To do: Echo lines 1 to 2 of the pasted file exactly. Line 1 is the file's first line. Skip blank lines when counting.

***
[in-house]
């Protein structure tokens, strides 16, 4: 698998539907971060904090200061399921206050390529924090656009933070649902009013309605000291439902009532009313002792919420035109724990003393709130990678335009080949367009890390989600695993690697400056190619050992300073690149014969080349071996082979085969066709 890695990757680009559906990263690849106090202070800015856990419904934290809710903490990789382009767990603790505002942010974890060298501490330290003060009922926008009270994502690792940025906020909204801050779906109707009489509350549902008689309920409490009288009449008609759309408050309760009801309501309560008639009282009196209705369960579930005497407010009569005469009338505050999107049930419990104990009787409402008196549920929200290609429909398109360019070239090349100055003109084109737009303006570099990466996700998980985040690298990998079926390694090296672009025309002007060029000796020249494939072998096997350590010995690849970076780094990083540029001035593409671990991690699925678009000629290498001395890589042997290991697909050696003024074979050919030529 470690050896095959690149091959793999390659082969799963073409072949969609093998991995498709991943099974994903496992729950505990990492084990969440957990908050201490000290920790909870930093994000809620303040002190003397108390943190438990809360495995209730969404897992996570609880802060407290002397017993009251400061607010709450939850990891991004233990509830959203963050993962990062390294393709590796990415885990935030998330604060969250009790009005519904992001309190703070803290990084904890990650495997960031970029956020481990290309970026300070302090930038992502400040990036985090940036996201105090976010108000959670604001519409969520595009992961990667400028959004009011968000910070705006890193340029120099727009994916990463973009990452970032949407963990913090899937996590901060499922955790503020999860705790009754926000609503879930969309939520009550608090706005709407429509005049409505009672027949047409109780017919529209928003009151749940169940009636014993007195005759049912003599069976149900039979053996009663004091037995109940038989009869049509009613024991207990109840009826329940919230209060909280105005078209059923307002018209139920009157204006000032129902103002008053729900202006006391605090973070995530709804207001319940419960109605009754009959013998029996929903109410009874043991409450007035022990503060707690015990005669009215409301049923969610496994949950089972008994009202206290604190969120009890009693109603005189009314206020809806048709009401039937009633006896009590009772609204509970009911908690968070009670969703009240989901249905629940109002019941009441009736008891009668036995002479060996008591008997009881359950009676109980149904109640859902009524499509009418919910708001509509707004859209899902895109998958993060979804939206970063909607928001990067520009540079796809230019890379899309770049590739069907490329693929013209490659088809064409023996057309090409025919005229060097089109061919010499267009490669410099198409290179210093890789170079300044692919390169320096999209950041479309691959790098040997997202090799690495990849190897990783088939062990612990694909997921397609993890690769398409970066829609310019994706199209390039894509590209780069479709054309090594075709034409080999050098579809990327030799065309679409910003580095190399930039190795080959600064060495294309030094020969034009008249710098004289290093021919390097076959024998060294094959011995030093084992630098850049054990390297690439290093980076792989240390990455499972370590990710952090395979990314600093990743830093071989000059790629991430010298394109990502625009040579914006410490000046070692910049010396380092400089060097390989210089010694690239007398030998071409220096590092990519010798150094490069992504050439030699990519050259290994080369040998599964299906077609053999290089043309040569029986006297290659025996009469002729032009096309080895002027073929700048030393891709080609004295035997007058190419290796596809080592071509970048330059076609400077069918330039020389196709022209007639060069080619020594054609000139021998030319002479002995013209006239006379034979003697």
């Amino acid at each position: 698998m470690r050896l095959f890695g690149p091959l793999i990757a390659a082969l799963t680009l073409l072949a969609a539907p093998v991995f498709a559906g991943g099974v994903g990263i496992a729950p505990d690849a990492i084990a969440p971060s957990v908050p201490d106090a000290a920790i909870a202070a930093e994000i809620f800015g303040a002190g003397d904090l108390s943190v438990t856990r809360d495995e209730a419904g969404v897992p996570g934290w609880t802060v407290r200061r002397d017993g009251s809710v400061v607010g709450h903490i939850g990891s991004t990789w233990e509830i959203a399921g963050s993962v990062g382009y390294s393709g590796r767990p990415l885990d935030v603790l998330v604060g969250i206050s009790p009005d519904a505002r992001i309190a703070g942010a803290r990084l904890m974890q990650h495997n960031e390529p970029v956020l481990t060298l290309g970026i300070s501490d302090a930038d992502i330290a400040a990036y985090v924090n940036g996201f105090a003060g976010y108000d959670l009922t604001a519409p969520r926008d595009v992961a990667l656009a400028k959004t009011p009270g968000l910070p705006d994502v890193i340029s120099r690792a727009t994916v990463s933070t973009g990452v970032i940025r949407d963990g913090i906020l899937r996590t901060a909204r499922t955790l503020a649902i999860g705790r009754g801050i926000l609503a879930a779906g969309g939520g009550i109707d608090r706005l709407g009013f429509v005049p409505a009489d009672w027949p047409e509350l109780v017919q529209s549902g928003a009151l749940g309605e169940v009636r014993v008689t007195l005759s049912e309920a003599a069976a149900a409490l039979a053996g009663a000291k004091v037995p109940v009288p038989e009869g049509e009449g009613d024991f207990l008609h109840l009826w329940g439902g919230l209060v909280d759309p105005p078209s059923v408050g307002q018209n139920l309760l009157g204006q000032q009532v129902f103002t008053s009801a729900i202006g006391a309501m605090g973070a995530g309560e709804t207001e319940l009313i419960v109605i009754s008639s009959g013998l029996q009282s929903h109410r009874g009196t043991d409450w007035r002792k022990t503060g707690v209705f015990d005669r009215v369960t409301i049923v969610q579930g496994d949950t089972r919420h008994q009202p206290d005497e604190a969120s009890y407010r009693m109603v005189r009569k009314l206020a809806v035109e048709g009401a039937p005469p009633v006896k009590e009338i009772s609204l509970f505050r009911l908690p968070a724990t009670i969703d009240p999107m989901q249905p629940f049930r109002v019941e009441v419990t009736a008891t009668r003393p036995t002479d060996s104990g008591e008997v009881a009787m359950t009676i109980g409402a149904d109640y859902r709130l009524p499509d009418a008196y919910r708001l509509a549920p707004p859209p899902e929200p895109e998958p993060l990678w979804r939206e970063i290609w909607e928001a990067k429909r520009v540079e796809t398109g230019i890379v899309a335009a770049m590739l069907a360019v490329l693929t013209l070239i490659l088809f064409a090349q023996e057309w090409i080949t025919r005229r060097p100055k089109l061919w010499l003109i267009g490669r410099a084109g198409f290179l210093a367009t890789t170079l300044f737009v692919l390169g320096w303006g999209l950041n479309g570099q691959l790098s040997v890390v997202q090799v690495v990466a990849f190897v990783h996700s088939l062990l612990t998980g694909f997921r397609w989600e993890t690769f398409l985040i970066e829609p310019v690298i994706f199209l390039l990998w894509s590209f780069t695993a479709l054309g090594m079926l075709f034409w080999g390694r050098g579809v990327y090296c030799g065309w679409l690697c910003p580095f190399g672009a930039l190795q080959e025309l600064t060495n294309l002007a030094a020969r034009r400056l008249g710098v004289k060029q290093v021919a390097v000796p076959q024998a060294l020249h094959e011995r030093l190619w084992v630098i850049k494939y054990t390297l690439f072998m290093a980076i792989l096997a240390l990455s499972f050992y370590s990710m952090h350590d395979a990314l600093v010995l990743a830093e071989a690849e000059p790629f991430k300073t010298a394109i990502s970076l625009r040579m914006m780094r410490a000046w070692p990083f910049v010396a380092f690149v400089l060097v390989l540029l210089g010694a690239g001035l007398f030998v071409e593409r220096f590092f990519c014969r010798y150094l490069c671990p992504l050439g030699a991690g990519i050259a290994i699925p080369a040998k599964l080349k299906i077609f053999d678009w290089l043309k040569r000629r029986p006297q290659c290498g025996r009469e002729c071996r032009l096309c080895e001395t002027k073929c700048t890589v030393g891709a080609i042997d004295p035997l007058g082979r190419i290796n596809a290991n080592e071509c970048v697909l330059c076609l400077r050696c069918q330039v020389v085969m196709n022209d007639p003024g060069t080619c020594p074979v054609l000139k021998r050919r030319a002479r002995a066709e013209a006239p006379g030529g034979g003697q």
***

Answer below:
[in-house]
């Protein structure tokens, strides 16, 4: 698998539907971060904090200061399921206050390529924090656009933070649902009013309605000291439902009532009313002792919420035109724990003393709130990678335009080949367009890390989600695993690697400056190619050992300073690149014969080349071996082979085969066709 890695990757680009559906990263690849106090202070800015856990419904934290809710903490990789382009767990603790505002942010974890060298501490330290003060009922926008009270994502690792940025906020909204801050779906109707009489509350549902008689309920409490009288009449008609759309408050309760009801309501309560008639009282009196209705369960579930005497407010009569005469009338505050999107049930419990104990009787409402008196549920929200290609429909398109360019070239090349100055003109084109737009303006570099990466996700998980985040690298990998079926390694090296672009025309002007060029000796020249494939072998096997350590010995690849970076780094990083540029001035593409671990991690699925678009000629290498001395890589042997290991697909050696003024074979050919030529 470690050896095959690149091959793999390659082969799963073409072949969609093998991995498709991943099974994903496992729950505990990492084990969440957990908050201490000290920790909870930093994000809620303040002190003397108390943190438990809360495995209730969404897992996570609880802060407290002397017993009251400061607010709450939850990891991004233990509830959203963050993962990062390294393709590796990415885990935030998330604060969250009790009005519904992001309190703070803290990084904890990650495997960031970029956020481990290309970026300070302090930038992502400040990036985090940036996201105090976010108000959670604001519409969520595009992961990667400028959004009011968000910070705006890193340029120099727009994916990463973009990452970032949407963990913090899937996590901060499922955790503020999860705790009754926000609503879930969309939520009550608090706005709407429509005049409505009672027949047409109780017919529209928003009151749940169940009636014993007195005759049912003599069976149900039979053996009663004091037995109940038989009869049509009613024991207990109840009826329940919230209060909280105005078209059923307002018209139920009157204006000032129902103002008053729900202006006391605090973070995530709804207001319940419960109605009754009959013998029996929903109410009874043991409450007035022990503060707690015990005669009215409301049923969610496994949950089972008994009202206290604190969120009890009693109603005189009314206020809806048709009401039937009633006896009590009772609204509970009911908690968070009670969703009240989901249905629940109002019941009441009736008891009668036995002479060996008591008997009881359950009676109980149904109640859902009524499509009418919910708001509509707004859209899902895109998958993060979804939206970063909607928001990067520009540079796809230019890379899309770049590739069907490329693929013209490659088809064409023996057309090409025919005229060097089109061919010499267009490669410099198409290179210093890789170079300044692919390169320096999209950041479309691959790098040997997202090799690495990849190897990783088939062990612990694909997921397609993890690769398409970066829609310019994706199209390039894509590209780069479709054309090594075709034409080999050098579809990327030799065309679409910003580095190399930039190795080959600064060495294309030094020969034009008249710098004289290093021919390097076959024998060294094959011995030093084992630098850049054990390297690439290093980076792989240390990455499972370590990710952090395979990314600093990743830093071989000059790629991430010298394109990502625009040579914006410490000046070692910049010396380092400089060097390989210089010694690239007398030998071409220096590092990519010798150094490069992504050439030699990519050259290994080369040998599964299906077609053999290089043309040569029986006297290659025996009469002729032009096309080895002027073929700048030393891709080609004295035997007058190419290796596809080592071509970048330059076609400077069918330039020389196709022209007639060069080619020594054609000139021998030319002479002995013209006239006379034979003697």